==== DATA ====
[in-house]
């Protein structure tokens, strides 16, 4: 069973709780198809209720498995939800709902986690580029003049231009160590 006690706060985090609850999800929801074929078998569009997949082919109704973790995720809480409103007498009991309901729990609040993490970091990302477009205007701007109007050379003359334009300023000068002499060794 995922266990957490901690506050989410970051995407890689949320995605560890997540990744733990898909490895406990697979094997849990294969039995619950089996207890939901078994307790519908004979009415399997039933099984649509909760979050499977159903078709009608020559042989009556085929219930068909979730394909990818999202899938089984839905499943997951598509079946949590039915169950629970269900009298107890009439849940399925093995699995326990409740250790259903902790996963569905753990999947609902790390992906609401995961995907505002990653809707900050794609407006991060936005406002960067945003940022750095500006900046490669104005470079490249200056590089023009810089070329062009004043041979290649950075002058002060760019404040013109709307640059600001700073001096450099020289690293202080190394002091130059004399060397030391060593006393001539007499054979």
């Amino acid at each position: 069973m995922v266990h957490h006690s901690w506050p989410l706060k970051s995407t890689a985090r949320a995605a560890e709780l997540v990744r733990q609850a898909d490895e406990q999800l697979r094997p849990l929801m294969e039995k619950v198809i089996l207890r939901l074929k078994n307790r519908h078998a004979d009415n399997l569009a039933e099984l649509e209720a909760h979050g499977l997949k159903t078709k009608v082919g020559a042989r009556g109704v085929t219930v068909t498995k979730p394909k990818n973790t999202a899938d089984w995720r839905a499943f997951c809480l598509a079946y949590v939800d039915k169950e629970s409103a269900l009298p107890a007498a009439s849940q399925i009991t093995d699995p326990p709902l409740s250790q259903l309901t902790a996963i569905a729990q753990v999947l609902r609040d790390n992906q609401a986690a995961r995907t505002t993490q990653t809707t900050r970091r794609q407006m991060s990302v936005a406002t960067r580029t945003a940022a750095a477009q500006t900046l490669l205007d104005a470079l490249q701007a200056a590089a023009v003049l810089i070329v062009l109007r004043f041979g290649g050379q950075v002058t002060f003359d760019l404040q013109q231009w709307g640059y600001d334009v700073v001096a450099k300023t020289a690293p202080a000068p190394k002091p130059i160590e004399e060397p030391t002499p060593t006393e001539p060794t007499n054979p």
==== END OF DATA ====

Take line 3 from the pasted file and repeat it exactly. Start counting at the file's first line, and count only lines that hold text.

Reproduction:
């Amino acid at each position: 069973m995922v266990h957490h006690s901690w506050p989410l706060k970051s995407t890689a985090r949320a995605a560890e709780l997540v990744r733990q609850a898909d490895e406990q999800l697979r094997p849990l929801m294969e039995k619950v198809i089996l207890r939901l074929k078994n307790r519908h078998a004979d009415n399997l569009a039933e099984l649509e209720a909760h979050g499977l997949k159903t078709k009608v082919g020559a042989r009556g109704v085929t219930v068909t498995k979730p394909k990818n973790t999202a899938d089984w995720r839905a499943f997951c809480l598509a079946y949590v939800d039915k169950e629970s409103a269900l009298p107890a007498a009439s849940q399925i009991t093995d699995p326990p709902l409740s250790q259903l309901t902790a996963i569905a729990q753990v999947l609902r609040d790390n992906q609401a986690a995961r995907t505002t993490q990653t809707t900050r970091r794609q407006m991060s990302v936005a406002t960067r580029t945003a940022a750095a477009q500006t900046l490669l205007d104005a470079l490249q701007a200056a590089a023009v003049l810089i070329v062009l109007r004043f041979g290649g050379q950075v002058t002060f003359d760019l404040q013109q231009w709307g640059y600001d334009v700073v001096a450099k300023t020289a690293p202080a000068p190394k002091p130059i160590e004399e060397p030391t002499p060593t006393e001539p060794t007499n054979p």